Page 54. --- Any injury done for war purposes no matter how great, is allowable.
THE GLORIOUS DEAD
The Glorious Dead speak :
Frederick W. KURTH,
UPON READING « D. D. » AND OTHERS
If in languages you're yearning
Be a fervid faithful reader
If you'll only think of hens
Though the Marshal isn't Scotch,
Don't be struck by pessimism
Just recall that rather fancy
We're afraid we'll have to squeal
N. B. --- The whole educational point of this poem will be lost unless, in the third line of the last stanza, "chance" is pronounced to rhyme with "pants". "Pants" is the only word of that ilk---in my meagre experience --- which admits of only one pronunciation, but it is also a word which, try as I would, I found practically impossible to weave into the plot.
J. W. C.
A copy of "The Leading Edge ", the official newspaper of the Naval Aviation Detachment stationed at Porto Corsini, Italy, has reached the Bulletin. This newspaper is of especial interest to the A. F. S. as four of the five editors are old Field Service men. K. Stuart (S.S.U. 10) editor in chief, J. Graffis (T.M.U. 526), C. W. Gates (S.S.U. 13) and Walter White (S.S.U. 4) associate editors. It is recalled that the following Field Service men were pilots in this detachment:
W. B, Haviland (S.S.U. 2) commanding officer.
E. I. Tinkham (T.M.U. 526).
W. White (S.S.U. 10).,
K. Stuart (S.S.U. 10).
W. S. Gilmore (S.S.U. 12).
H. Gortner (T.M.U. 133).
A. P. Taliaferro (T.M.U. 526).
J. M. Graffis (T.M.U. 526).
E. M. Smith (T.M.U. 526).
R. A. Clark (S.S.U. 10).
The Field Service Headquarters would be very grateful if all former members who are returning to America would notify, 21, rue Raynouard at the same time giving their permanent home address.
On February 4th will appear the "Armistice Day" number and following that we are to have one issue taken over by S.S.U. 636 (old 18) and another by the Reserve Mallet. We hope that all the Sections will see the advantages of having one issue of the Bulletin devoted to a particular section, wherein can be brought out all the reminiscenses that will be appreciated by their former members and to which talented members in other services might well be pleased to contribute for the honor of their old section.
Lieut. Everett I. Stanley, Intelligence Department U. S. Army, formerly S. S. U. 12, is returning to America.
Lieut. Walter Ives U. S. A. A. S. (S.S.U., 32) has, returned to America.
Among the visitors at "21" recently was Stirling Campbell Alexander (S.S.U. 19) now in Aviation who is wearing a Distinguished Service Cross.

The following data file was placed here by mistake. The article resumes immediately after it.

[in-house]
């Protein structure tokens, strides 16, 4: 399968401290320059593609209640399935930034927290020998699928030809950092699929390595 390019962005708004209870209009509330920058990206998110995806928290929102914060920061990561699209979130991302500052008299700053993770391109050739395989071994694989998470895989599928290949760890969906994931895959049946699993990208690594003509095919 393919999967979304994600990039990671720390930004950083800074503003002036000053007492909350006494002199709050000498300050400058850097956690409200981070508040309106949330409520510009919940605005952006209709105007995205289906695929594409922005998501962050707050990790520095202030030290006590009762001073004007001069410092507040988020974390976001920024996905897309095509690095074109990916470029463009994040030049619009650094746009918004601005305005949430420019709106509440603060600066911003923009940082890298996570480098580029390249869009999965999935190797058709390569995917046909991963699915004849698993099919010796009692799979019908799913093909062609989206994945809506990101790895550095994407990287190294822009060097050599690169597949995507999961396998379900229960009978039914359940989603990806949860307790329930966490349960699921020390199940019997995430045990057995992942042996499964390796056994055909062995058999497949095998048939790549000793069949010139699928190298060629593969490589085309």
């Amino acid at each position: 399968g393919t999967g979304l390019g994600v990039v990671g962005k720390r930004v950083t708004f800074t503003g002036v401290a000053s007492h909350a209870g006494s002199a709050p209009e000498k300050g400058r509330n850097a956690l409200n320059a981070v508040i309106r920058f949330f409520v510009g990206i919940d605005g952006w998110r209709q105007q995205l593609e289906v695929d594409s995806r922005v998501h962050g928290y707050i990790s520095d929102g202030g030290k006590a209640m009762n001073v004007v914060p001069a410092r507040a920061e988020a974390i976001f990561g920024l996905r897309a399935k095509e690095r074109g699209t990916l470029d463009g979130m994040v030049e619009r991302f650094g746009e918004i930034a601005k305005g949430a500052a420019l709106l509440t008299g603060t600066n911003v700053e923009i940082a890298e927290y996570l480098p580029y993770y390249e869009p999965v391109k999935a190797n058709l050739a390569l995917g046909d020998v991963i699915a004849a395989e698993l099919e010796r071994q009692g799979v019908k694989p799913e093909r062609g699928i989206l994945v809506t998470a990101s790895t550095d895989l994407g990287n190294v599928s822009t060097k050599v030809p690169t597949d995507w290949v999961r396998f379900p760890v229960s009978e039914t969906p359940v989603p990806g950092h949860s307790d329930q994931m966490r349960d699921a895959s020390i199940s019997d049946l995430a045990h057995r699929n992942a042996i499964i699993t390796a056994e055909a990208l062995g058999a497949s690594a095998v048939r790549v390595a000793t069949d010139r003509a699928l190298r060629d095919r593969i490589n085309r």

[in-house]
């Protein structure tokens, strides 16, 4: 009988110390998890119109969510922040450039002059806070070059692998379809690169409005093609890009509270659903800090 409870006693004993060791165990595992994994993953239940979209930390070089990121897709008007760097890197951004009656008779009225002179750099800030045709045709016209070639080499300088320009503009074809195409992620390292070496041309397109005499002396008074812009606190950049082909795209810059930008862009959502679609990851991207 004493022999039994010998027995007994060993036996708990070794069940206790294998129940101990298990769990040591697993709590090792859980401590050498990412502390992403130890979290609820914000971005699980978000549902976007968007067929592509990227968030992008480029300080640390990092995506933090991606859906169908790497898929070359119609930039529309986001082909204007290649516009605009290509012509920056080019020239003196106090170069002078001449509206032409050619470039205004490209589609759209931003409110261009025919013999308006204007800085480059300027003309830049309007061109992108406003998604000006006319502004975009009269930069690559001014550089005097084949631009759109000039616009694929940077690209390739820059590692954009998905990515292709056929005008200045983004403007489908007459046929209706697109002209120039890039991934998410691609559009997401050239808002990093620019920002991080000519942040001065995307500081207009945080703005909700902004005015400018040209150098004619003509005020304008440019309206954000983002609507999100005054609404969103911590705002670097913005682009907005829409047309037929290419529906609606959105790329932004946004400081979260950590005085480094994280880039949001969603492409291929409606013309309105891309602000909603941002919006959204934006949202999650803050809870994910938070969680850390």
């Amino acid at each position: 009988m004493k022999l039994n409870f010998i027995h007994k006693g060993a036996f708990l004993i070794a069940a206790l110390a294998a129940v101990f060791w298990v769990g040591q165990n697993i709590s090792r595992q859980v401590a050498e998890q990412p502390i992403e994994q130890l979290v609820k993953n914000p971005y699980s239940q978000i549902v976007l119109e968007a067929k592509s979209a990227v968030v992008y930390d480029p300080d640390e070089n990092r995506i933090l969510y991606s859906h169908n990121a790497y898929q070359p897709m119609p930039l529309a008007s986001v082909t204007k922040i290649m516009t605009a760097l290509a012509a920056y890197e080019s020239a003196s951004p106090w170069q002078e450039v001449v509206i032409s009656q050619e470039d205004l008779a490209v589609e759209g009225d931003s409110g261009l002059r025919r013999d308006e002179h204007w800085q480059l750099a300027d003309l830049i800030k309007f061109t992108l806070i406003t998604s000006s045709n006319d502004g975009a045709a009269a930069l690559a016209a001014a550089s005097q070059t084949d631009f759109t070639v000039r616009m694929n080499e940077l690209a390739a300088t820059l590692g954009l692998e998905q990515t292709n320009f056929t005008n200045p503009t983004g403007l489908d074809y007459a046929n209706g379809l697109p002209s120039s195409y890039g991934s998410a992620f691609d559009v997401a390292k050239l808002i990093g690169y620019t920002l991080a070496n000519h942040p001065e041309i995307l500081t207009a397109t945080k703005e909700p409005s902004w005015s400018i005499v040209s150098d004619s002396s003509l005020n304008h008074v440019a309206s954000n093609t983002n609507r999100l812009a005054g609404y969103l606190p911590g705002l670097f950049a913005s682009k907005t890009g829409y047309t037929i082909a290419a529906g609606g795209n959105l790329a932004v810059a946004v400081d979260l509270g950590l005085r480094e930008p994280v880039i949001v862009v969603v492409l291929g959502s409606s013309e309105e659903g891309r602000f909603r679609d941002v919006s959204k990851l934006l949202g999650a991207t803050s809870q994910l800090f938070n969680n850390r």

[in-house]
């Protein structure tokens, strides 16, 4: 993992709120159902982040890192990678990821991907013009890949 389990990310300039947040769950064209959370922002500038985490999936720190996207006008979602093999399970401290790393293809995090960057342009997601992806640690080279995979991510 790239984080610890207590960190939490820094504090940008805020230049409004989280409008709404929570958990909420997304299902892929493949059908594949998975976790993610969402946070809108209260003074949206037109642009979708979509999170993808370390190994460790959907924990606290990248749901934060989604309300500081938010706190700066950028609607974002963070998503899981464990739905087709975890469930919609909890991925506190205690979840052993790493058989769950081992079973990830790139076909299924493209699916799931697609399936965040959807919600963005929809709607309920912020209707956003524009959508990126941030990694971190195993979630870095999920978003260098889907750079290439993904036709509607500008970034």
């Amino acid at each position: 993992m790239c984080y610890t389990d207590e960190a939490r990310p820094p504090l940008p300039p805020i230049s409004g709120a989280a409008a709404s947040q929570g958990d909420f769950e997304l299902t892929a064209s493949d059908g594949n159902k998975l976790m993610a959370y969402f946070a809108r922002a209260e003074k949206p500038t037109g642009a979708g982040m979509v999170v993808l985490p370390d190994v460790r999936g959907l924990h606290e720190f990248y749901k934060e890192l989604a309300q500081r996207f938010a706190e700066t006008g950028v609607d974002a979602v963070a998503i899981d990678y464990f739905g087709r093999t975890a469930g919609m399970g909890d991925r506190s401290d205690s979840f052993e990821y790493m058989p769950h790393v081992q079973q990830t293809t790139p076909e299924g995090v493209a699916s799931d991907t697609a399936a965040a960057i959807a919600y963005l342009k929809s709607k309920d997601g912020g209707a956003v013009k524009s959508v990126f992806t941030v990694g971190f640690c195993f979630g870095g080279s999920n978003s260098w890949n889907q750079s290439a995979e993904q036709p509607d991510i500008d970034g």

Harold B. Willis (old S.S.U. 2) who was a prisoner in, Germany for a long time is now in Boston. He is to have his journal published by Houghton Mifflin, Company..
Sgt. First Class James W. Harle on account of eye trouble is leaving his position at the S. P. O. Departs of the U.S.A.A.S. and is to be returned to the United States for his discharge from the Army. Apart from the long and faithful service he has given at the Post Office of the USAAS, he is one of the members of oldest the Field Service, having served with Sections 1, 2 and 10 and later at Field Service Headquarters. He entered the American Field Service in February 1915.
The POSTMASTER "21, rue Raynouard" is holding the following letters and telegrams, forwarding address being unknown :
Letters for :
Harold A. Felhous.
Russell C. Manchester.
Lieut. Francis D. Weeks.
Paul Abbott (T.M.U. 133).
Sidney B. Ashmore (S.S.U. 13).
Sgt. John T. Bell (T.M.U. 184).
Arthur J. Bennett (S.S.U. 8).
Charles A. Blackwell (S.S.U. 64).
Robert J. Burroughs (S.S.U. 12).
Edward B. Blue (T.M.U. 526).
Capt. William J. Bingham (S.S.U. 30 and 2).
T. M. Brunson (T.M.U. 184).
William L. Cahill (T.M.U. 184).
Robert N. Chambers (S.S.U. 16).
A. E. Collinson (T.M.U. 526).
L. H. Davidson (T.M.U. 184).
R. E. Dickerman (T.M.U. 184).
Rowland W. Dodson (T.M.U. 184).
Sidney C. Doolittle (S.S.U. 68).
J. A. Gordon (T.M.U. 184).
William R. Hees, Jr. (T.M.U. 397 and S.S.U. 67).
Andrew K. Henry (T.M.U. 527).
Robert Hyman (T.M.U. 242).
Edward D. Kneass (S.S.U. 10).
Paul Niesley (S.S.U. 13).
Richard Parmenter (T.M.U. 526).
Edmund J. Phelps Jr. (S.S.U. 26).
William H. Renfrew (T.M.U. 526).
Robert R. Rieser S.S.U. 3).
Clarence F. Roe (T.M.U. 526).
Fred l. Samuels (S.S.U. 12).
James W. D. Seymour (S.S.U. 17).
Ellis D. Slater (S.S.U. 26).
Lorrain G. Smith (S.S.U. 4).
Edward S. Storer (S.S.U. 13).
Richard Temple (T.M.U. 526).
A. I. G. Valentine (S.S.U. 32).
John B. Whitton (T.M.U. 133).
Bartlett Wicks (S.S.U. 67).
Robert W. Wood (S.S.U. 10).
Waldemar Wrangen (S.S.U. 15).
A considerable amount of baggage still remains unclaimed in the cinema in the rue Raynouard. The owners should not fail, when passing through Paris, to look after whatever of their property may be in storage in this cinema, and arrange either for its shipment to America or its disposition elsewhere.
In this connection attention is called to the fact that privates in the United States Army will only be allowed to carry with them luggage amounting to 75 pounds in weight; first and second lieutenants, will be allowed only 150 pounds, and captains only 200 pounds. It should also be impossible for men in the Expeditionary Force to pass through Paris; Verbum sapiente.
THE GUNS ARE STILLED
(NOVEMBER 11TH, 1918)
The guns are stilled; how quiet now
Wm. Cary SANGER, Jr.
Now comes the silence of the night
Stillness rests on the countryside
The old stars shine; and a silence strange
November 12, 1918.
The Prize of Fifty Francs offered for the best article descriptive of
Armistice Day has been awarded to Lieut. Walter J. Gores, formerly S. S. U. 70 and 18 for the following:
NOVEMBER 12th, 1918.